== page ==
2

I have two shots made with automatic white balance setup (AWB) in artificial light conditions. I like how the camera evaluated the white balance in the picture with white paw, I like how green color looks etc.

enter image description here

The second picture looks reddish. I tried to move micro-adjustment slider 7 points towards green but I don't like it as much as the first picture with default settings.

enter image description here

I need to know how to copy white balance settings and apply them to another file. I found only possibility to register "click white balance" profile. If DPP 4 can't, is there any 3rd party software that can do this?

0

Sadly the software is very, very limited. Doing what you want, is a very manual task. You can switch the dropdown from from auto to color temperature. This should display an absolute value for the current image (albeit not the current one). Set it to the point which looks ok, then take a note of the value.

Starting Point for manual WB Color Temp Table Source: Wikipedia

Now go to the image you want to correct and manually set the color temperature to the same value. They should line up now. If not, then the tint also needs to be adjusted. You can do that with the fine-tune slider M-------G.

Almost every raw developing software can do this easier. I am using lightroom, which always shows the absolute values for color temperature as well as tint and makes it easy to copy these to other images.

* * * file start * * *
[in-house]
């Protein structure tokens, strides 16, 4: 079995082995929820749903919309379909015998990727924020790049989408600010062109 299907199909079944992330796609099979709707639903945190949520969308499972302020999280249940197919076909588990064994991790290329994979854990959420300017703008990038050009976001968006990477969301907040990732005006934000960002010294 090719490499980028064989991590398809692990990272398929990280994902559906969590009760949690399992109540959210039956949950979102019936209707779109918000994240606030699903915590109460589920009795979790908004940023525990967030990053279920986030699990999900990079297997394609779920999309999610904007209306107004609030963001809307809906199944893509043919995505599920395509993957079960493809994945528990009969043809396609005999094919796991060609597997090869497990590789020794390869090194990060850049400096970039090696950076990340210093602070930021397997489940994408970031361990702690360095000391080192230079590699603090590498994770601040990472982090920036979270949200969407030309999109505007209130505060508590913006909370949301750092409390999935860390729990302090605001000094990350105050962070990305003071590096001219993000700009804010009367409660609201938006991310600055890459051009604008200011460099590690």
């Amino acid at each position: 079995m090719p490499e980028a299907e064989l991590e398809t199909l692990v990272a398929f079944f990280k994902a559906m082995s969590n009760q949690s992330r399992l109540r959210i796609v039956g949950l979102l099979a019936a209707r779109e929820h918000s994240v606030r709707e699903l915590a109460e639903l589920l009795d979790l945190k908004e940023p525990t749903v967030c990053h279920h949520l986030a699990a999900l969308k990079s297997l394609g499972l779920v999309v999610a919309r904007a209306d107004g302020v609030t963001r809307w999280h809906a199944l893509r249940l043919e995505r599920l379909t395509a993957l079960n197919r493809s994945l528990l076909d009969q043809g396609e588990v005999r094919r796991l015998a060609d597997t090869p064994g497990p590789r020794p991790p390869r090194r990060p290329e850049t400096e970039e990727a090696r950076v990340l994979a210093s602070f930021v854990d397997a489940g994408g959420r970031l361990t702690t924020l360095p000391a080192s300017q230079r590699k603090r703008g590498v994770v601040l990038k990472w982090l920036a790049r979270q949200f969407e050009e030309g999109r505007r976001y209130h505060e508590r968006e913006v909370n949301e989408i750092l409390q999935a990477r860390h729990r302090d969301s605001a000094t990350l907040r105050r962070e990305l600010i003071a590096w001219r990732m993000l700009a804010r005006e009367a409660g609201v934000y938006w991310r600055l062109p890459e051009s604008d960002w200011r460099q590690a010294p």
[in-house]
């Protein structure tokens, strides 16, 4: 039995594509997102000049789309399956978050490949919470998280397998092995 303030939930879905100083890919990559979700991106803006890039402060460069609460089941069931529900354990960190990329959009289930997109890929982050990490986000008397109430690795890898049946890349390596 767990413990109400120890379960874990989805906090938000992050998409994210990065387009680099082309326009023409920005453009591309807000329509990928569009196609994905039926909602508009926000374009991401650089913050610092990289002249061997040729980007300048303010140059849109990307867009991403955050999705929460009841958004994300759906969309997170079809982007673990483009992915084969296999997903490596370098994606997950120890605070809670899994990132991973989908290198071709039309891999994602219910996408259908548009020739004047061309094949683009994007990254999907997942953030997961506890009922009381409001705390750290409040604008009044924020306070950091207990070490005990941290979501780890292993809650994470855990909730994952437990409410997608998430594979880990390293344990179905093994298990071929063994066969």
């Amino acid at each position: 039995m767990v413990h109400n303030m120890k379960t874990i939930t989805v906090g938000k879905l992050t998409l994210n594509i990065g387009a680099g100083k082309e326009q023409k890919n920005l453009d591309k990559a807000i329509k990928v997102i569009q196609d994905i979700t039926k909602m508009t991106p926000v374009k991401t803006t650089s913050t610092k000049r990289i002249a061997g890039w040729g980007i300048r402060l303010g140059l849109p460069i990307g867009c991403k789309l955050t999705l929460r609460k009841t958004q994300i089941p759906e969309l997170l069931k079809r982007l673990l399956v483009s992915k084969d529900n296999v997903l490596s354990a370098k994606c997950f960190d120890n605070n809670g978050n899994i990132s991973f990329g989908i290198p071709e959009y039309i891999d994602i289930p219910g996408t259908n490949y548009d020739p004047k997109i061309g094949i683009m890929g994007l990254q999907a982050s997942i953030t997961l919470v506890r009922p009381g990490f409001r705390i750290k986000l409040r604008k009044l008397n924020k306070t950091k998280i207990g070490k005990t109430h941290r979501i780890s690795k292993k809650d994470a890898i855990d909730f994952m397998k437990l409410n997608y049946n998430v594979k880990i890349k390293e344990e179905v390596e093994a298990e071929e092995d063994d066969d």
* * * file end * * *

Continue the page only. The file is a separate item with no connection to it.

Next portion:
If you want to invest some money, I can recommend Lightroom, Capture One and Luminar. If you are on a budget, Darktable is available for a lot of systems and is open source. https://www.darktable.org/

| improve this answer | |
  • 1
    Changing WB mode from "Auto" to "Color temperature" does not show the exact value but switches the white balance to predefined value of 4400K. In the "Exif info" window the only information about white balance is "White Balance Mode: Auto". So I cannot retrieve the exact value in Kelvins. – Yury Rudakou Apr 3 at 11:38
  • You can however set it to a exact number, so if you start at 5600 you can at least have the two images to be the same. ;o( – Kai Mattern Apr 3 at 12:00
  • Revised the answer and added some alternative software choices... – Kai Mattern Apr 3 at 12:03
  • 1
    When the camera evaluates the white balance it not only sets the light temperature in Kelvins but also performs another tweaks. For example, with my lens and camera (7D mk II) I often get a green cast with predefined WB modes such as Sun and Cloudy. In other hand Auto Mode results natural colors. That's why I need to copy and apply exact WB settings. – Yury Rudakou Apr 3 at 12:45
  • 1
    Then you are way better off by ditching the software and trying some of the alternatives. They also offer way more ways to improve image quality, apply color grading, remove blemishes etc. After all, a tool should support you - not create additional work. – Kai Mattern Apr 3 at 13:19

Your Answer

By clicking “Post Your Answer”, you agree to our terms of service, privacy policy and cookie policy

Not the answer you're looking for? Browse other questions tagged or ask your own question.